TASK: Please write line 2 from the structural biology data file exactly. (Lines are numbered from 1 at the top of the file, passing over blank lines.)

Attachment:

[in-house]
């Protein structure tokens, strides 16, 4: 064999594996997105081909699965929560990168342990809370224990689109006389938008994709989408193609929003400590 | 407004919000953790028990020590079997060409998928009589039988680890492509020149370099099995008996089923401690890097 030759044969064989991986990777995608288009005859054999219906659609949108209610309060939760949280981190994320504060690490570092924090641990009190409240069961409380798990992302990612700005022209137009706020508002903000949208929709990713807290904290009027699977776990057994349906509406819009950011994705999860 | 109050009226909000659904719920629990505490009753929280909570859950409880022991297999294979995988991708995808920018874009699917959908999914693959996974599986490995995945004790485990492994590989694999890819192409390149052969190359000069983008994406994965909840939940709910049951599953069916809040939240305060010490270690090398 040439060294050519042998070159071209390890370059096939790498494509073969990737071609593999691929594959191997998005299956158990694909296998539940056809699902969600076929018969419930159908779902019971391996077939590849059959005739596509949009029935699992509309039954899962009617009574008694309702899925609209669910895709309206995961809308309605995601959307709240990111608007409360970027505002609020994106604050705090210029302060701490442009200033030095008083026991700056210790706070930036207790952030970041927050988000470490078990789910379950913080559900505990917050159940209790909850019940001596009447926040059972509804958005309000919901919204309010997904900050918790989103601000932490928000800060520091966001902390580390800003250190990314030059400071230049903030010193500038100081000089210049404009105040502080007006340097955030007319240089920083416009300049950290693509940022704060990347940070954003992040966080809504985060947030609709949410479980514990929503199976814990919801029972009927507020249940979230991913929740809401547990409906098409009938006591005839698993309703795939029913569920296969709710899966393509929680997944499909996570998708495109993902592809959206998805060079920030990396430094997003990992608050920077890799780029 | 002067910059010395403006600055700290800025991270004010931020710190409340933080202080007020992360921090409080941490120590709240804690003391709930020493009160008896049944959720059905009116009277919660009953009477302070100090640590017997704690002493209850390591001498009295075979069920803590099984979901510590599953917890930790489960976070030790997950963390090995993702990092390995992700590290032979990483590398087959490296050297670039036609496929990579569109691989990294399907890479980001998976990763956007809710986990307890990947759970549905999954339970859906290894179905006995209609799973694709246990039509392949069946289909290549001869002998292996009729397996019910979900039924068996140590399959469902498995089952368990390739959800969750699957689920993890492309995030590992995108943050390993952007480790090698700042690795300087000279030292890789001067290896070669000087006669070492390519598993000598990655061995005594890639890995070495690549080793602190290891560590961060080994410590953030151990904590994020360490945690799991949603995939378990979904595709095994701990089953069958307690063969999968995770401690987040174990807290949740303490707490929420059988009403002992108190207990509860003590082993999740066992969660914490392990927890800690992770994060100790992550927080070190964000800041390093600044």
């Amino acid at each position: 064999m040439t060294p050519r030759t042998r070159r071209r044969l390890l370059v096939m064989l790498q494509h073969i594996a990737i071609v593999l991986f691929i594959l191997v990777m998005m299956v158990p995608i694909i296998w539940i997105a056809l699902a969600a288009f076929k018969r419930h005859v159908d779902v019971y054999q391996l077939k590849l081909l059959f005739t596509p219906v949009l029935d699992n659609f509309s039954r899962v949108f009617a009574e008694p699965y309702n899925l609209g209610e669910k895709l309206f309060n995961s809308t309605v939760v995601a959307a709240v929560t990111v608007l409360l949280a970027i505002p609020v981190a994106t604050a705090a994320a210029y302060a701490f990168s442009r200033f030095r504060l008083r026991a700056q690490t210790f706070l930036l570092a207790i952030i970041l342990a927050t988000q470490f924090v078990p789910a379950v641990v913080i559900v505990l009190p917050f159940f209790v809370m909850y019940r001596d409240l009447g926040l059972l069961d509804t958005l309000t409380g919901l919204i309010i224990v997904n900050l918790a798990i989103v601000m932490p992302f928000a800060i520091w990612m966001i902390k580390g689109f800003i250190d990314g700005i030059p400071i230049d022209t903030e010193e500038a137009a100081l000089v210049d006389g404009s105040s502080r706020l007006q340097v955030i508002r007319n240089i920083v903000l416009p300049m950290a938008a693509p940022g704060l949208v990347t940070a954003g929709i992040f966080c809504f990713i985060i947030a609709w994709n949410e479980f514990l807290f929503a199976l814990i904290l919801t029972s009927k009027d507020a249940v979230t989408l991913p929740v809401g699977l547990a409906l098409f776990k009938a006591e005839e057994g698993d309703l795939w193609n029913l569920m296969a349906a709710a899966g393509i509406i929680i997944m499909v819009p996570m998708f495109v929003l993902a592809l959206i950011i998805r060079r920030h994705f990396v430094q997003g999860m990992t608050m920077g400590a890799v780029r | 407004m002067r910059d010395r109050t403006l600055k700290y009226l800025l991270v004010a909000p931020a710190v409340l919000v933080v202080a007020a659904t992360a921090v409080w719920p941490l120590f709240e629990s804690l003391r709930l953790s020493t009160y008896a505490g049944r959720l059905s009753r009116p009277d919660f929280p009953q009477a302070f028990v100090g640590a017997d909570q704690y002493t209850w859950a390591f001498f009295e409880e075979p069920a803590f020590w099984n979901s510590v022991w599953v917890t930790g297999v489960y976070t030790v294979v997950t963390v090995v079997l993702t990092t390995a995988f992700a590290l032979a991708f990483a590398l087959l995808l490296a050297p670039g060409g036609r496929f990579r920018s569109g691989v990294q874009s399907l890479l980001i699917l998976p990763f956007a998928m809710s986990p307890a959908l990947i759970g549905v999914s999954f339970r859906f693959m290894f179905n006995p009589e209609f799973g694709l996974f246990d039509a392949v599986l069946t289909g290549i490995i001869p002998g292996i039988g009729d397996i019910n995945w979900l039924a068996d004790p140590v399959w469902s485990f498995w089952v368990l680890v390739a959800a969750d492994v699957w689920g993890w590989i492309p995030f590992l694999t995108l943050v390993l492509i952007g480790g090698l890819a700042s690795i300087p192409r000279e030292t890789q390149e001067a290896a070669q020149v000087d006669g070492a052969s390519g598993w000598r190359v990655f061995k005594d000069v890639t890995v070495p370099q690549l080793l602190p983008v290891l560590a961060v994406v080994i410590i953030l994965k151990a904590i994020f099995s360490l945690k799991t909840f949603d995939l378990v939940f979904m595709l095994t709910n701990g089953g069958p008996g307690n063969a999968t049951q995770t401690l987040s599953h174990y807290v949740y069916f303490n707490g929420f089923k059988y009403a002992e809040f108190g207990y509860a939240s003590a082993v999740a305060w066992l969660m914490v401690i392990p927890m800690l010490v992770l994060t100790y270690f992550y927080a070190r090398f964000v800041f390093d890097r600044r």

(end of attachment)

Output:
């Protein structure tokens, strides 16, 4: 064999594996997105081909699965929560990168342990809370224990689109006389938008994709989408193609929003400590 | 407004919000953790028990020590079997060409998928009589039988680890492509020149370099099995008996089923401690890097 030759044969064989991986990777995608288009005859054999219906659609949108209610309060939760949280981190994320504060690490570092924090641990009190409240069961409380798990992302990612700005022209137009706020508002903000949208929709990713807290904290009027699977776990057994349906509406819009950011994705999860 | 109050009226909000659904719920629990505490009753929280909570859950409880022991297999294979995988991708995808920018874009699917959908999914693959996974599986490995995945004790485990492994590989694999890819192409390149052969190359000069983008994406994965909840939940709910049951599953069916809040939240305060010490270690090398 040439060294050519042998070159071209390890370059096939790498494509073969990737071609593999691929594959191997998005299956158990694909296998539940056809699902969600076929018969419930159908779902019971391996077939590849059959005739596509949009029935699992509309039954899962009617009574008694309702899925609209669910895709309206995961809308309605995601959307709240990111608007409360970027505002609020994106604050705090210029302060701490442009200033030095008083026991700056210790706070930036207790952030970041927050988000470490078990789910379950913080559900505990917050159940209790909850019940001596009447926040059972509804958005309000919901919204309010997904900050918790989103601000932490928000800060520091966001902390580390800003250190990314030059400071230049903030010193500038100081000089210049404009105040502080007006340097955030007319240089920083416009300049950290693509940022704060990347940070954003992040966080809504985060947030609709949410479980514990929503199976814990919801029972009927507020249940979230991913929740809401547990409906098409009938006591005839698993309703795939029913569920296969709710899966393509929680997944499909996570998708495109993902592809959206998805060079920030990396430094997003990992608050920077890799780029 | 002067910059010395403006600055700290800025991270004010931020710190409340933080202080007020992360921090409080941490120590709240804690003391709930020493009160008896049944959720059905009116009277919660009953009477302070100090640590017997704690002493209850390591001498009295075979069920803590099984979901510590599953917890930790489960976070030790997950963390090995993702990092390995992700590290032979990483590398087959490296050297670039036609496929990579569109691989990294399907890479980001998976990763956007809710986990307890990947759970549905999954339970859906290894179905006995209609799973694709246990039509392949069946289909290549001869002998292996009729397996019910979900039924068996140590399959469902498995089952368990390739959800969750699957689920993890492309995030590992995108943050390993952007480790090698700042690795300087000279030292890789001067290896070669000087006669070492390519598993000598990655061995005594890639890995070495690549080793602190290891560590961060080994410590953030151990904590994020360490945690799991949603995939378990979904595709095994701990089953069958307690063969999968995770401690987040174990807290949740303490707490929420059988009403002992108190207990509860003590082993999740066992969660914490392990927890800690992770994060100790992550927080070190964000800041390093600044």